One of the lessons learned during a tough economic time is “doing more with less.” When you cut through the hype, this translates to having more work heaped on you and less resources to accomplish your goals. But smart integrators and dealers are taking what could be a negative and showing their clients how digital visual messaging greatly improves communication initiatives and actually uses less resources than traditional static means.
The premise behind this idea is focusing clients on the efficiencies of using a digital visual messaging network that goes far beyond simply “digital signage.” The discussion with the client is two- fold. First is educating the client on uses beyond their initial request. Second is innovation in the design anddeployment of the network. Let’s talk about content strategy first. We have found ourselves in many situations where clients want to focus on technology, when content strategy should be the conversation that drives all the technical aspects of the network.
Understanding the key initiatives of the organization with whom you are working allows you to expand on their original plans for digital signage to create a unified digital visual messaging program. This premise is valid for both customer facing initiatives as well as employee facing initiatives. The only difference is who the organizational participants are, and the roles they play in the strategy development.
Once the high level strategy is defined the tactical practice of how the communication is to be delivered begins. At this point, it is time to look at not only who within the organization owns the program, but also how will it be managed and what type of visual projection technology would be best suited to deploy the messaging.
As we address the technological requirements, it is important to recognize there is more than one way to do just about anything. This is evidenced by the 300+ software packages out there that claim to be the “best” digital signage software. The key is to match the client requirements with a technology infrastructure that is stable, easy to use, easy to manage, and will grow as their needs grow. Providers need to have experience in multiple technology disciplines as the DVM enabling technology spans two diverse areas — Audio Visual equipment; and IT software, hardware and peripherals.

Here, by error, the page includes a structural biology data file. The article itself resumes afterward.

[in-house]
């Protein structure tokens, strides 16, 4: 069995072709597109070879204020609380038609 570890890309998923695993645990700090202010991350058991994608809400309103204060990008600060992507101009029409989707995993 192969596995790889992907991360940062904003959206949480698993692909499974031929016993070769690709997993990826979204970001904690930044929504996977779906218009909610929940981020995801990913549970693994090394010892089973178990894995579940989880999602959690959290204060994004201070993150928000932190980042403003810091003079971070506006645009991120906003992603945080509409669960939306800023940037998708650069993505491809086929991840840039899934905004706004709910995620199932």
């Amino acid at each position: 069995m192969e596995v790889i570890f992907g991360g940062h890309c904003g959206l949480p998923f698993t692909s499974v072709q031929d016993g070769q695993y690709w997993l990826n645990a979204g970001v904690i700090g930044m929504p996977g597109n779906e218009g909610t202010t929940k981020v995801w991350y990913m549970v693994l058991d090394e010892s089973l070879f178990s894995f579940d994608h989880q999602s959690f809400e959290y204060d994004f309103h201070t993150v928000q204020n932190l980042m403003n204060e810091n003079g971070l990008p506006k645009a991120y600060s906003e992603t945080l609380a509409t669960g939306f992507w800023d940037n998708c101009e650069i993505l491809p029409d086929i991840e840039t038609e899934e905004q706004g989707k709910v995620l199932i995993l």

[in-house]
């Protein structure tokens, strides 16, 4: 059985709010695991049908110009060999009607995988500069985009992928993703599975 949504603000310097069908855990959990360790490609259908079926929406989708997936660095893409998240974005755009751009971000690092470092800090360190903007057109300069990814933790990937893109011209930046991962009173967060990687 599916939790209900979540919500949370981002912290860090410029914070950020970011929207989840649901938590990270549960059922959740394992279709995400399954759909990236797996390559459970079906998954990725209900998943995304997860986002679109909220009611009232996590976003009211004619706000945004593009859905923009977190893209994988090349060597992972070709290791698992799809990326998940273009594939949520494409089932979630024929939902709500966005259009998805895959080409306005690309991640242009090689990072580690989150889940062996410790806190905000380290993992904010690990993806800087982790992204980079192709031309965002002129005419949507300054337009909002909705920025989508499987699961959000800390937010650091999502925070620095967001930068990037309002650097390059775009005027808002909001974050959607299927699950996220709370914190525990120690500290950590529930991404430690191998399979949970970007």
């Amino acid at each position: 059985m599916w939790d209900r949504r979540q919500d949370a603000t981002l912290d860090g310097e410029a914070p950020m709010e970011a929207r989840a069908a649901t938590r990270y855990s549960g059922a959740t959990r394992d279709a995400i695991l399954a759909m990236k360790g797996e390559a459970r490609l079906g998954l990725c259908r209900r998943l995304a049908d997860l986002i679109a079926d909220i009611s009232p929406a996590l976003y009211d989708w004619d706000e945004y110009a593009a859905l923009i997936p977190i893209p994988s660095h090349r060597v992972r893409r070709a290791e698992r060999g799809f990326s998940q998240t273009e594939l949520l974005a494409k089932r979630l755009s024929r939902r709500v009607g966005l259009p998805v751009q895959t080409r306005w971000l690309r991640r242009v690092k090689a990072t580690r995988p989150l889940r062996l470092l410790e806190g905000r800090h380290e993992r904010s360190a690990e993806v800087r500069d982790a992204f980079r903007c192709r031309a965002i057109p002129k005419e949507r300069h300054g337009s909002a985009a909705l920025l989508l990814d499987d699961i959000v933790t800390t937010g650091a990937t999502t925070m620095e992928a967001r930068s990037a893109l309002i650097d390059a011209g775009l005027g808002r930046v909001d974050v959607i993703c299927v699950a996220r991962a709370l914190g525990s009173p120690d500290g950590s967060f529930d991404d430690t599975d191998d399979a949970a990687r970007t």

As we continue to see a convergence of technology in the digital signage market providers are able to look at the overall economy of a network with a broader vision. The commercial AV mindset is switching from hardware to make it happen, to software—and the IT side of the house is becoming more comfortable with an IP based signage network. The successful providers are evaluating the technology mix and building an efficient, affordable solution.
There have also been several technical breakthroughs that have furthered the convergence of these two different technology disciplines. Projection and display manufacturers are integrating software to expand display capabilities and continue to provide connectivity options that allow displays to be networked more easily. Additionally, technologies that were primarily used in the IT world have been optimized for digital signage and are migrating into this space (like IP streaming and signal extension over Cat 5 cable). These technologies have improved the ability to extend networks into challenging environments affordably without loss of quality.
The final challenge in maximizing the economy of your DVM network is installation, ongoing management, monitoring and maintenance. Historically, this is the area that is most vulnerable to increasing cost if not planned out well. This is also the area were flexibility is key.
We are seeing a new business model emerge, where Service Providers are offering new clients a SaaS program for a period of time, with a capability of migrating to an owned solution as their business grows and needs change. This is an innovation that allows organizations new to DVM the opportunity to learn as they go and collaborate on the best operational strategy for their network. The Service Provider, whether rooted in IT, AV or both must be the trusted advisor. Organizations need information and guidance to make their decisions and they are willing to compensate for this assistance.